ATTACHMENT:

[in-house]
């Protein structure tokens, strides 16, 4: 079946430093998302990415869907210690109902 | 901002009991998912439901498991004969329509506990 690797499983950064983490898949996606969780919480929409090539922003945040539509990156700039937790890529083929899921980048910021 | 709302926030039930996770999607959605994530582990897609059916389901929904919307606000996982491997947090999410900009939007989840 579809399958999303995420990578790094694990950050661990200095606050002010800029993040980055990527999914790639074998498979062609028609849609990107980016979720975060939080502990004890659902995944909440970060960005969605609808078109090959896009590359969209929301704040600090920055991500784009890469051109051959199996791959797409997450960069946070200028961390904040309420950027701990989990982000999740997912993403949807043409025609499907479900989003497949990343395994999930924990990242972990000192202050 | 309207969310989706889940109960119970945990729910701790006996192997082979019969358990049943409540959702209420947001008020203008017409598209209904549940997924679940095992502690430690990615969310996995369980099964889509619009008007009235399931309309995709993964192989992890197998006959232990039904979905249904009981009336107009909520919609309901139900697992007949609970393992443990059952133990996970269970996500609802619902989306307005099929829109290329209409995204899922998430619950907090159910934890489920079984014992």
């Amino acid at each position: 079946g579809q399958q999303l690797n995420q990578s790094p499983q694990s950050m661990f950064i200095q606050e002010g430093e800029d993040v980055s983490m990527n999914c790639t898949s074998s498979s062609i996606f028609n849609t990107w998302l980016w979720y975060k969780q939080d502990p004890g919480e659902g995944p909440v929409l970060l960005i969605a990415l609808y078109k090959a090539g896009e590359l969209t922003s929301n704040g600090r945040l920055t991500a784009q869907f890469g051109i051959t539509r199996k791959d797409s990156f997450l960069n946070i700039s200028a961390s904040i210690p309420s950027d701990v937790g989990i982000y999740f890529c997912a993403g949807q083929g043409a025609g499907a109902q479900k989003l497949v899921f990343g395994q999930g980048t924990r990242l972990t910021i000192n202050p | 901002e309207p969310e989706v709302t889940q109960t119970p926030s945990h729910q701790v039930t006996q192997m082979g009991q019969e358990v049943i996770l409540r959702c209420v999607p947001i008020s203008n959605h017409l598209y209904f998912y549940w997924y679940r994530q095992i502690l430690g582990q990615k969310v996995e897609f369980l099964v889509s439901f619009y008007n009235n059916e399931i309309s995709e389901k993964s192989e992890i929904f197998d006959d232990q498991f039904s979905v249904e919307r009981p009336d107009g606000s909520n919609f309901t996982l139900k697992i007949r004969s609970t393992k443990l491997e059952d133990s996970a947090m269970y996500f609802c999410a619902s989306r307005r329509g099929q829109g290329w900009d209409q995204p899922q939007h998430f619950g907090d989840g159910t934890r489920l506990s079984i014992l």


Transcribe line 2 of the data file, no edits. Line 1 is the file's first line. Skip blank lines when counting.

């Protein structure tokens, strides 16, 4: 079946430093998302990415869907210690109902 | 901002009991998912439901498991004969329509506990 690797499983950064983490898949996606969780919480929409090539922003945040539509990156700039937790890529083929899921980048910021 | 709302926030039930996770999607959605994530582990897609059916389901929904919307606000996982491997947090999410900009939007989840 579809399958999303995420990578790094694990950050661990200095606050002010800029993040980055990527999914790639074998498979062609028609849609990107980016979720975060939080502990004890659902995944909440970060960005969605609808078109090959896009590359969209929301704040600090920055991500784009890469051109051959199996791959797409997450960069946070200028961390904040309420950027701990989990982000999740997912993403949807043409025609499907479900989003497949990343395994999930924990990242972990000192202050 | 309207969310989706889940109960119970945990729910701790006996192997082979019969358990049943409540959702209420947001008020203008017409598209209904549940997924679940095992502690430690990615969310996995369980099964889509619009008007009235399931309309995709993964192989992890197998006959232990039904979905249904009981009336107009909520919609309901139900697992007949609970393992443990059952133990996970269970996500609802619902989306307005099929829109290329209409995204899922998430619950907090159910934890489920079984014992």